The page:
1054: Sutematsu Ōyama
The First Japanese Woman to Earn a College Degree From a Western College
Born: 16 March 1860, Present-day Aizu, Japan
Died: 18 February 1919, Tokyo, Japan
Also Known As: Princess Ōyama
Original Name: Sakiko Yamakawa
Unfortunately for Sutematsu, attending college wasn’t actually her choice. Her family forced her to go. She was eleven years old when she left her home to go abroad for her higher education. Sutematsu was one of five girls selected for the educational mission that was meant to last ten years. At the time, Sutematsu did not know a word of English, and must have been terrified by the very prospect.
Sutematsu’s family were descended from the samurai, and Sutematsu’s generation was the last to remember the elite warrior class before the war that ended the Samurais supremacy throughout Japan. When Sutematsu was only eight years old, the war reached her hometown of Aizu. Even though she was still just a child, according to Rejected Princesses, Sutematsu would provide additional ammunition to the gunners within the city and might have even smothered landed shells with wet quilts in order to prevent them from exploding. On one such occasion, the shell burst before Sutematsu’s sister could smother it in time. The shrapnel given off from the shell would kill Sutematsu’s sister-in-law and leave her with a large scar on her neck from where she herself had been struck.
According to Vassar College’s biography of her:
Sutematsu’s selection for [the mission to attend college abroad] was curious, considering her family’s relationship to the emperor of Japan. She came from a samurai family who were vassals to the Prince of Aizu, one of the last to surrender to imperial forces in the mid-nineteenth century civil war which ended the shogun’s reign and restored the emperor to power. In 1868, eight-year-old Sutematsu and her family were involved in the siege of Wakamatsu, during which the women and children supported the war effort from within the castle while the men battled the imperial warriors outside the castle walls. Sutematsu’s future husband, General Oyama, who was part of the imperial forces during that battle, later liked to joke that the shell that hit him during that battle was made by Sutematsu herself.
Of the five girls sent to the United States, two went home after only a few months because of the stress of the new country and culture. After a few months in the country, the remaining three girls, including Sutematsu, had hardly learned more than a word of English. The three girls were then separated and sent to different foster homes, making them feel truly alone in the world.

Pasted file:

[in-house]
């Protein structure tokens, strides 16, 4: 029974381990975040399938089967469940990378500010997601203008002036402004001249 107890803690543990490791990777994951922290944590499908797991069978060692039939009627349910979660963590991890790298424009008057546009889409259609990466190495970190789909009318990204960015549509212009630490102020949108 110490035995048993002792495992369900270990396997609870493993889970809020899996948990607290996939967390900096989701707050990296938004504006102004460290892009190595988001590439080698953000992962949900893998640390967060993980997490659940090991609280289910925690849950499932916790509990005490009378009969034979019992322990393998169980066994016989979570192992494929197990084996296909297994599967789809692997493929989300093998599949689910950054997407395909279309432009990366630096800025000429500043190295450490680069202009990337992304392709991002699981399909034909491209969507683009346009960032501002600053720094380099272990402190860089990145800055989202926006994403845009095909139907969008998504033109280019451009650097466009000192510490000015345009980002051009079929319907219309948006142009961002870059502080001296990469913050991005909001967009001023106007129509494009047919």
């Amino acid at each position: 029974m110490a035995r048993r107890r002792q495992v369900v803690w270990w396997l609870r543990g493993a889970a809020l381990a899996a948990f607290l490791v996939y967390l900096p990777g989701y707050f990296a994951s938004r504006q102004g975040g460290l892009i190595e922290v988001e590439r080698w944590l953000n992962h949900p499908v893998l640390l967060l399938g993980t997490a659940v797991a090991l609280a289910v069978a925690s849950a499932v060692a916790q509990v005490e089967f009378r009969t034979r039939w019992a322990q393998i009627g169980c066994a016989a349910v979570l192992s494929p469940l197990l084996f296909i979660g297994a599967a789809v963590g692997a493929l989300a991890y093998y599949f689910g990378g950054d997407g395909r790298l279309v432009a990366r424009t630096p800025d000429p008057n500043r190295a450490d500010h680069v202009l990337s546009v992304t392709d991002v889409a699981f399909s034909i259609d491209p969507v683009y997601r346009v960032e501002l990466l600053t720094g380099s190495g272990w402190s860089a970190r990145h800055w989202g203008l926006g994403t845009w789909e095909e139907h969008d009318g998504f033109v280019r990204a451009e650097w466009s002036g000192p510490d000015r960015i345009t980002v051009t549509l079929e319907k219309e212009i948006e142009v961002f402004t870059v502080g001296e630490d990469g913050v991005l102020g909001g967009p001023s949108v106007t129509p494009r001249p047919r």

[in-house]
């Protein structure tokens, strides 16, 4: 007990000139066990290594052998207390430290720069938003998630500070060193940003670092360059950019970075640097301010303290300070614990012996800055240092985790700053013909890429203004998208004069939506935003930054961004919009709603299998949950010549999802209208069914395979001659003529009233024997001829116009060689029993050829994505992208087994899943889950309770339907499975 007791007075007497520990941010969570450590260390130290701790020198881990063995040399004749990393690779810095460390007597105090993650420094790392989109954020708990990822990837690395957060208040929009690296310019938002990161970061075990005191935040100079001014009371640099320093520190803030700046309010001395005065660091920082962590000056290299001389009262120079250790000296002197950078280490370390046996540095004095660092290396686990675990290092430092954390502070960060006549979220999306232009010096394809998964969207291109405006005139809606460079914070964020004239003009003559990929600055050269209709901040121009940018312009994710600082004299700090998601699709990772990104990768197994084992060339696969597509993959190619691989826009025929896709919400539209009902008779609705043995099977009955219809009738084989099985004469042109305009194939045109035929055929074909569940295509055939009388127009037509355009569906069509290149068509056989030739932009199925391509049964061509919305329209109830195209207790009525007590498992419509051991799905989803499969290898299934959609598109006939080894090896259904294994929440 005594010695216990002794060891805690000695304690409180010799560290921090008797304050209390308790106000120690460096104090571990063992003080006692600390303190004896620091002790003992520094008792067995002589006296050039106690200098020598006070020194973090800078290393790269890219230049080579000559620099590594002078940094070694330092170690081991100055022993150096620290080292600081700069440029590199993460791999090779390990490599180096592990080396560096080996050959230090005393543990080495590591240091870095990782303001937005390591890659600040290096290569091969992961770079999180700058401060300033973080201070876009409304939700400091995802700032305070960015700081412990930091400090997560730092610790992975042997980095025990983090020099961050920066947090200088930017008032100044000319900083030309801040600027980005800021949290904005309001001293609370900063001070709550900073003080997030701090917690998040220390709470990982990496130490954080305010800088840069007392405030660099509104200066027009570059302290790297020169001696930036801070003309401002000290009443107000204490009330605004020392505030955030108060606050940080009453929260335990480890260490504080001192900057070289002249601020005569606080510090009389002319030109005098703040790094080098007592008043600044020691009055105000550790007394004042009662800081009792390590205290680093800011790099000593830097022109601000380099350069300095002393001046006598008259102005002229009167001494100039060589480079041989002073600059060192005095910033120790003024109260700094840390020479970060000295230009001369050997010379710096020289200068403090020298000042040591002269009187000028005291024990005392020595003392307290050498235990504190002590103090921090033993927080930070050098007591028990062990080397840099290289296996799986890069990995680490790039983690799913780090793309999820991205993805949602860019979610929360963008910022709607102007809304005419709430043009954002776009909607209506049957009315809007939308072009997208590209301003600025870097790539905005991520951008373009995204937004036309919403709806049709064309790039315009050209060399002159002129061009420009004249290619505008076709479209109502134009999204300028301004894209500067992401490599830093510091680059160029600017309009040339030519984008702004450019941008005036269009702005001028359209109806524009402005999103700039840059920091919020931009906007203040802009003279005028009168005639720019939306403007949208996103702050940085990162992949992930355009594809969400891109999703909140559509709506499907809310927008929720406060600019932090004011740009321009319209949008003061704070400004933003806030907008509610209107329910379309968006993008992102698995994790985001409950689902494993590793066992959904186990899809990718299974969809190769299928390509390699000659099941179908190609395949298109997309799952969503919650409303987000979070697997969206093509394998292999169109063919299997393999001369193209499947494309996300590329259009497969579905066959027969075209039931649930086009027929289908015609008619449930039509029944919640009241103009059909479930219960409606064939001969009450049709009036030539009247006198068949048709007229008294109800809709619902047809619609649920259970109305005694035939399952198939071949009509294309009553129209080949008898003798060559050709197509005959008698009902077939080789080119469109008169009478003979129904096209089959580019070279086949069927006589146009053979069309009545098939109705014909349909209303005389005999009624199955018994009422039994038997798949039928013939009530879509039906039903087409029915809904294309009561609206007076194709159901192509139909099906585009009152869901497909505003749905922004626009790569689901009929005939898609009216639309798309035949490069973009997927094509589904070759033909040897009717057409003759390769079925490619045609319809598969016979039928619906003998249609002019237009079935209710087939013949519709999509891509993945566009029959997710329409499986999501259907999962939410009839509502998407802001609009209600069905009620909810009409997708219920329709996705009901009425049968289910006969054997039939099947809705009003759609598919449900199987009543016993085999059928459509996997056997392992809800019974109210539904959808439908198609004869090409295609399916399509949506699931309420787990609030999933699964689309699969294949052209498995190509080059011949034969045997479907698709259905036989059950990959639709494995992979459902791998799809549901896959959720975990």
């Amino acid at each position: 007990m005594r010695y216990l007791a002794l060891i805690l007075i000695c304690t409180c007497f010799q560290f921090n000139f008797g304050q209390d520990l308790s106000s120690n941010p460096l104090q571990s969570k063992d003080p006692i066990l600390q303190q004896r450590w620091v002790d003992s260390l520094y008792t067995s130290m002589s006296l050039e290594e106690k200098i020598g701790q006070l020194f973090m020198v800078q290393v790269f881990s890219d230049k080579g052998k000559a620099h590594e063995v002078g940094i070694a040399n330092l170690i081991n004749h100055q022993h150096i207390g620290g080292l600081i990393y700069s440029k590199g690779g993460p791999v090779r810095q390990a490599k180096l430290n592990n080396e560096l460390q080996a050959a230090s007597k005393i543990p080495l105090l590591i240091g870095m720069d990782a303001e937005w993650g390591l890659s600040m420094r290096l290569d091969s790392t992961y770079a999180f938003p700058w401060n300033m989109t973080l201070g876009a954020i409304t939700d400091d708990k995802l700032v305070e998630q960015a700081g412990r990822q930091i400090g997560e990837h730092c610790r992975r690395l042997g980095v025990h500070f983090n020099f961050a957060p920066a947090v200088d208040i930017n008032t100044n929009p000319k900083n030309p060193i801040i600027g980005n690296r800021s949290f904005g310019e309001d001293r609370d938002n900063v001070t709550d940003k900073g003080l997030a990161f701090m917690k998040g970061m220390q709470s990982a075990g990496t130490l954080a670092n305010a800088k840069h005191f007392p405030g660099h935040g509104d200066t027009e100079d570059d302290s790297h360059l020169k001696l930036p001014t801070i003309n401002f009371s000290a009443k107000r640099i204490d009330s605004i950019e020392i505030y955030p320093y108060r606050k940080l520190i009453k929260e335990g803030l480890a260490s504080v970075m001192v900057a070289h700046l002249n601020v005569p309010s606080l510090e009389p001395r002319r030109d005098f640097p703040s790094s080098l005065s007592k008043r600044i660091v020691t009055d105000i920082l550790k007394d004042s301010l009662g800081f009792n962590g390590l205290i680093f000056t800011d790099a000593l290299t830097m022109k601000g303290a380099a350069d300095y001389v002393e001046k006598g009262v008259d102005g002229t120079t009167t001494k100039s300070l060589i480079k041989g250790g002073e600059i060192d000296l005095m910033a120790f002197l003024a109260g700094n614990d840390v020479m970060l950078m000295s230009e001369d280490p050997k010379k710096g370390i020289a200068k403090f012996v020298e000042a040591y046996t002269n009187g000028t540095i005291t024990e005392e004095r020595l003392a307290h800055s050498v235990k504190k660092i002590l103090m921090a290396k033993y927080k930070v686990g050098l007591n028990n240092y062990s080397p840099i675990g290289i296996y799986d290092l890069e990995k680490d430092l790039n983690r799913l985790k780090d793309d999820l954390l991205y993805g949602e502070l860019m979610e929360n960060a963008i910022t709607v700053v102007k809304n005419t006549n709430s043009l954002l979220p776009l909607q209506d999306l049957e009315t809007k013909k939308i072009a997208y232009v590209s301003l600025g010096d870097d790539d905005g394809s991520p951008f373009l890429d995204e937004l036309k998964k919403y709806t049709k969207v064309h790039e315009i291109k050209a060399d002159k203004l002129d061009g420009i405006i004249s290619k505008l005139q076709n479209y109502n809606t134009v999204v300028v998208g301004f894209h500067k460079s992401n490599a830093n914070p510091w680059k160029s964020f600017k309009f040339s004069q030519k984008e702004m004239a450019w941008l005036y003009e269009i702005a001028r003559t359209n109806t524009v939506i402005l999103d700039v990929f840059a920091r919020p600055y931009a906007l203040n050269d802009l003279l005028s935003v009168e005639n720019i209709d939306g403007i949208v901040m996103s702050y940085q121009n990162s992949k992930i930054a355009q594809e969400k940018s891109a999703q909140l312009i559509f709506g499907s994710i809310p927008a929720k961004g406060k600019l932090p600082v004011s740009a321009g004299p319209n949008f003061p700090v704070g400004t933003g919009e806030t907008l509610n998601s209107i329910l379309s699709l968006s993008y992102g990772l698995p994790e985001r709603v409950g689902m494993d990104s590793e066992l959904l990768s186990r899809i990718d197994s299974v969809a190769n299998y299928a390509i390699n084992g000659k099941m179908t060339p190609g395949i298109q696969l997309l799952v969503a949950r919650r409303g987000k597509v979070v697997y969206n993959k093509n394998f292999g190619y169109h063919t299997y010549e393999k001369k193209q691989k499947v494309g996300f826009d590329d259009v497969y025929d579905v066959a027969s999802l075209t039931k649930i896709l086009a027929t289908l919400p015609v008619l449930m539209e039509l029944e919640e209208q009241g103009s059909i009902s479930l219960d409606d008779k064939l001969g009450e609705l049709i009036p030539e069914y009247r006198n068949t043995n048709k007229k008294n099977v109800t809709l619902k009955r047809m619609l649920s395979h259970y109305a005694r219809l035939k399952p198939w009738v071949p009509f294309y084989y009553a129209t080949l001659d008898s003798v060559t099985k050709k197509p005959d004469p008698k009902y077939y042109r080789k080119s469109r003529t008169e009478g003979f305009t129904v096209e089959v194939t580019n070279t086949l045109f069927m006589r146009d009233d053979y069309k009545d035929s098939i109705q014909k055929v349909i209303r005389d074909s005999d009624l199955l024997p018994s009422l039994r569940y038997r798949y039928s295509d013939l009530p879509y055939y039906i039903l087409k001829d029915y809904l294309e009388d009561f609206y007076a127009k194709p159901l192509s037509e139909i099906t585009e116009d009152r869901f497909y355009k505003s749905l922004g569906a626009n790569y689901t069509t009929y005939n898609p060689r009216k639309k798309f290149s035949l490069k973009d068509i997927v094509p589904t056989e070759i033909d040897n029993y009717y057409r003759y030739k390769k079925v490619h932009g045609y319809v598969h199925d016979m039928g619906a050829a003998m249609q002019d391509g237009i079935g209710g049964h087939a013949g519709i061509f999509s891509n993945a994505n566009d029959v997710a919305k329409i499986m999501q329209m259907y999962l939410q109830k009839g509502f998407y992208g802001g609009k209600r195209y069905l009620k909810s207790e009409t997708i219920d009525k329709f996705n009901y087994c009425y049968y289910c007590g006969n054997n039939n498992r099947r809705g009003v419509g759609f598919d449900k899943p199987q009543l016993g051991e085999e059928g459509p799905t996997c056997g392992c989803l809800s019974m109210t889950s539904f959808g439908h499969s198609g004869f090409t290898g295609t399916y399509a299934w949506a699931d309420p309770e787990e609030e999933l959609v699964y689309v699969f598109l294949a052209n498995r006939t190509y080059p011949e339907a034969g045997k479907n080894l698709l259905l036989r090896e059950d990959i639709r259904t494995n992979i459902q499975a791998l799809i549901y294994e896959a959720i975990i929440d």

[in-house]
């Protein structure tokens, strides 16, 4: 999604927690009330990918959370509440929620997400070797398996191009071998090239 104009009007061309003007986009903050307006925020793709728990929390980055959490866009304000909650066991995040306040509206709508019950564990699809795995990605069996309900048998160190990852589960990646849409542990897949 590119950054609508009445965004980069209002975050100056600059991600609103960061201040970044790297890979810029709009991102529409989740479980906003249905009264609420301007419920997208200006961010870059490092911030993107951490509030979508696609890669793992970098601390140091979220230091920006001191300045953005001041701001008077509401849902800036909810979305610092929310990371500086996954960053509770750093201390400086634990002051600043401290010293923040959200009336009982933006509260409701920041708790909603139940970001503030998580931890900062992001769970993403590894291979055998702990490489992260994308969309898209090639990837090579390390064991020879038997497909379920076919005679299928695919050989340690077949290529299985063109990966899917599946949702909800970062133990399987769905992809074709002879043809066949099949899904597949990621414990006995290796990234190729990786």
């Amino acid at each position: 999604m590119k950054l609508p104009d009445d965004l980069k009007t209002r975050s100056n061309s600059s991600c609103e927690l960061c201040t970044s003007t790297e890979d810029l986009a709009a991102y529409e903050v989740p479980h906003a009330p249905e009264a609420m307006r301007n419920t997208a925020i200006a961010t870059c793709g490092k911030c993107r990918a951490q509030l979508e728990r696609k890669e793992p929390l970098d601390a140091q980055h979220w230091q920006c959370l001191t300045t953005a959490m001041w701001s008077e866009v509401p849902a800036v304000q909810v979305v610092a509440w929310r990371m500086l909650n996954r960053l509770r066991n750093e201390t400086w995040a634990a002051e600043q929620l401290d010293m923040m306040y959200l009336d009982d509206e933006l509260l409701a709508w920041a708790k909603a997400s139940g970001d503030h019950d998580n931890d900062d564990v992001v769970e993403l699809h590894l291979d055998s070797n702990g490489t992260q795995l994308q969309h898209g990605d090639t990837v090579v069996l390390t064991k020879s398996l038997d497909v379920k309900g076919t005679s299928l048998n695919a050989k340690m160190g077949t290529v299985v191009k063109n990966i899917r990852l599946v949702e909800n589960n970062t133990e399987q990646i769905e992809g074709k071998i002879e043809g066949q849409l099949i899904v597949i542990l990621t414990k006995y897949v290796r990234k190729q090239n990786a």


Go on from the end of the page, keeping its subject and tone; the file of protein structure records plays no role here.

At Sutematsu’s new foster home, her family renamed her “Stemats” because they couldn’t pronounce her full name. She was sent to public school and soon began to excel in her classes. After her high school graduation, she became the only girl to go on to college.
Sutematsu graduated from Vassar College in 1882. Her sophomore year she served as president of her class, and she also became a member of the prestigious Shakespeare Club. By the time she returned home to Japan after graduation, she had lost her fluency in literature in the Japanese language, but she was proficient in English and able to write correspondence in French.
Sutematsu married after realizing there were few professional opportunities for women in Japan. She then had three children of her own as well as helping to raise three from her husband’s first marriage. She served as a volunteer nurse for the Japanese Red Cross during the Russo-Japanese War.
Eventually, Sutematsu became the most educated Japanese woman alive. She later opened the Peeresses School for noblewomen and fought for the education rights of girls of all classes after teaming up with the other two girls she had been originally sent abroad with. Working at the school was extremely hard work, and Sutematsu found herself being pulled further and further away from normal Japanese society. She was too Anglicized for her own people, too Japanese for the Americans, to much of a feminist for the Conservatives in her country, and too close to the Empress for those on the more democratically thinking side of the political aisle. Around this time, Sutematsu wrote a letter to her American foster sister stating, “My husband grows fatter every year, and I thinner.”
Finally, in 1899, the Japanese government mandated at least one school for girls be created in each prefecture in the country. Soon after, Sutematsu helped one of the other girls who had gone to America with her by funding a school her old traveling companion had built. It was the first college opened for anyone who wanted to attend in the country.
In 1919, a flu epidemic landed in Tokyo. Sutematsu decided against fleeing the city. She instead stayed behind the ensure the school stayed open. Only a few weeks later, she died from the disease less than a month before her fifty-ninth birthday.
Located In My Personal Library:
Daughters of the Samurai: A Journey From East to West by Janice P Nimura
Tough Mothers by Jason Porath